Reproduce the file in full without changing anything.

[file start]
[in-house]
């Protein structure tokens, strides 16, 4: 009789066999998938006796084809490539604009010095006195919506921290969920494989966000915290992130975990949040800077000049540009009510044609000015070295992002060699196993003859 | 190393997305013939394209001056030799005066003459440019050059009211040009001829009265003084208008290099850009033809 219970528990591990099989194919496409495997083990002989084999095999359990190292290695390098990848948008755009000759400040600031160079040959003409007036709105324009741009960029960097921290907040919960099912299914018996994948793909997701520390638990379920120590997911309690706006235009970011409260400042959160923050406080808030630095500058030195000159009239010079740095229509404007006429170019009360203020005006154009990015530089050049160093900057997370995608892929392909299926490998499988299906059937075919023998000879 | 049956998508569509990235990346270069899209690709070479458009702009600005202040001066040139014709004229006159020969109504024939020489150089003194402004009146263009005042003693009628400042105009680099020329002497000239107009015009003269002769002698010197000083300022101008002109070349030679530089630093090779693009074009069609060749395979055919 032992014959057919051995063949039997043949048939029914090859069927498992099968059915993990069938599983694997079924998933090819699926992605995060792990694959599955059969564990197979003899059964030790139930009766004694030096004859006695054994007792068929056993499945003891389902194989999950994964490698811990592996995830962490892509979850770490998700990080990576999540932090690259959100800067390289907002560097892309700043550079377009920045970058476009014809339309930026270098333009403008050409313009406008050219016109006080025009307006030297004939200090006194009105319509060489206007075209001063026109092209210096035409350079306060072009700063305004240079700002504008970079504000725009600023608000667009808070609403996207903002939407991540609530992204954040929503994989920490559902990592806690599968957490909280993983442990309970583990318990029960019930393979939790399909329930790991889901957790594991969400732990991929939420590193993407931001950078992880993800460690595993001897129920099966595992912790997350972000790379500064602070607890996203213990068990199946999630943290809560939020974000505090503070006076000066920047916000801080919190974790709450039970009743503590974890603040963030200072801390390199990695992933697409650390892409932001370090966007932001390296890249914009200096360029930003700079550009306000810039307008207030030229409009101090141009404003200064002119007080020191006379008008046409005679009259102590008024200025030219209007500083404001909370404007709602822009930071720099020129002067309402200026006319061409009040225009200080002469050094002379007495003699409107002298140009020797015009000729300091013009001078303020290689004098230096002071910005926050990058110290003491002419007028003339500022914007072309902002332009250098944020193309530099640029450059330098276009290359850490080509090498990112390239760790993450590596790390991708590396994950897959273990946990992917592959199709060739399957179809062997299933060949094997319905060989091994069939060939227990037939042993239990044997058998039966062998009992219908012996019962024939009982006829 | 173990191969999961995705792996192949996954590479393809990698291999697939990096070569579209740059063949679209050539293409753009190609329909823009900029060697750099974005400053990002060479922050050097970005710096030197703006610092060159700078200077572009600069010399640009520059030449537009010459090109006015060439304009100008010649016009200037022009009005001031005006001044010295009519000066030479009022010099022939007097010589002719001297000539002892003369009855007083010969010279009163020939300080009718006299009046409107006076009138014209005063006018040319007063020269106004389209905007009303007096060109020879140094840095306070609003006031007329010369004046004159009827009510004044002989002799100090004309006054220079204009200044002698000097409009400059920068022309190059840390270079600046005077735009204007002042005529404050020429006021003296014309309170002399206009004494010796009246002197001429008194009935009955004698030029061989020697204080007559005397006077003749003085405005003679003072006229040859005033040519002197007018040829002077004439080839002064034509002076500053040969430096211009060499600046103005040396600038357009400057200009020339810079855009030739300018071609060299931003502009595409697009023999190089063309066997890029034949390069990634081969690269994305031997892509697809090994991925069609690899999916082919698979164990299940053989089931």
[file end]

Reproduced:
[in-house]
């Protein structure tokens, strides 16, 4: 009789066999998938006796084809490539604009010095006195919506921290969920494989966000915290992130975990949040800077000049540009009510044609000015070295992002060699196993003859 | 190393997305013939394209001056030799005066003459440019050059009211040009001829009265003084208008290099850009033809 219970528990591990099989194919496409495997083990002989084999095999359990190292290695390098990848948008755009000759400040600031160079040959003409007036709105324009741009960029960097921290907040919960099912299914018996994948793909997701520390638990379920120590997911309690706006235009970011409260400042959160923050406080808030630095500058030195000159009239010079740095229509404007006429170019009360203020005006154009990015530089050049160093900057997370995608892929392909299926490998499988299906059937075919023998000879 | 049956998508569509990235990346270069899209690709070479458009702009600005202040001066040139014709004229006159020969109504024939020489150089003194402004009146263009005042003693009628400042105009680099020329002497000239107009015009003269002769002698010197000083300022101008002109070349030679530089630093090779693009074009069609060749395979055919 032992014959057919051995063949039997043949048939029914090859069927498992099968059915993990069938599983694997079924998933090819699926992605995060792990694959599955059969564990197979003899059964030790139930009766004694030096004859006695054994007792068929056993499945003891389902194989999950994964490698811990592996995830962490892509979850770490998700990080990576999540932090690259959100800067390289907002560097892309700043550079377009920045970058476009014809339309930026270098333009403008050409313009406008050219016109006080025009307006030297004939200090006194009105319509060489206007075209001063026109092209210096035409350079306060072009700063305004240079700002504008970079504000725009600023608000667009808070609403996207903002939407991540609530992204954040929503994989920490559902990592806690599968957490909280993983442990309970583990318990029960019930393979939790399909329930790991889901957790594991969400732990991929939420590193993407931001950078992880993800460690595993001897129920099966595992912790997350972000790379500064602070607890996203213990068990199946999630943290809560939020974000505090503070006076000066920047916000801080919190974790709450039970009743503590974890603040963030200072801390390199990695992933697409650390892409932001370090966007932001390296890249914009200096360029930003700079550009306000810039307008207030030229409009101090141009404003200064002119007080020191006379008008046409005679009259102590008024200025030219209007500083404001909370404007709602822009930071720099020129002067309402200026006319061409009040225009200080002469050094002379007495003699409107002298140009020797015009000729300091013009001078303020290689004098230096002071910005926050990058110290003491002419007028003339500022914007072309902002332009250098944020193309530099640029450059330098276009290359850490080509090498990112390239760790993450590596790390991708590396994950897959273990946990992917592959199709060739399957179809062997299933060949094997319905060989091994069939060939227990037939042993239990044997058998039966062998009992219908012996019962024939009982006829 | 173990191969999961995705792996192949996954590479393809990698291999697939990096070569579209740059063949679209050539293409753009190609329909823009900029060697750099974005400053990002060479922050050097970005710096030197703006610092060159700078200077572009600069010399640009520059030449537009010459090109006015060439304009100008010649016009200037022009009005001031005006001044010295009519000066030479009022010099022939007097010589002719001297000539002892003369009855007083010969010279009163020939300080009718006299009046409107006076009138014209005063006018040319007063020269106004389209905007009303007096060109020879140094840095306070609003006031007329010369004046004159009827009510004044002989002799100090004309006054220079204009200044002698000097409009400059920068022309190059840390270079600046005077735009204007002042005529404050020429006021003296014309309170002399206009004494010796009246002197001429008194009935009955004698030029061989020697204080007559005397006077003749003085405005003679003072006229040859005033040519002197007018040829002077004439080839002064034509002076500053040969430096211009060499600046103005040396600038357009400057200009020339810079855009030739300018071609060299931003502009595409697009023999190089063309066997890029034949390069990634081969690269994305031997892509697809090994991925069609690899999916082919698979164990299940053989089931």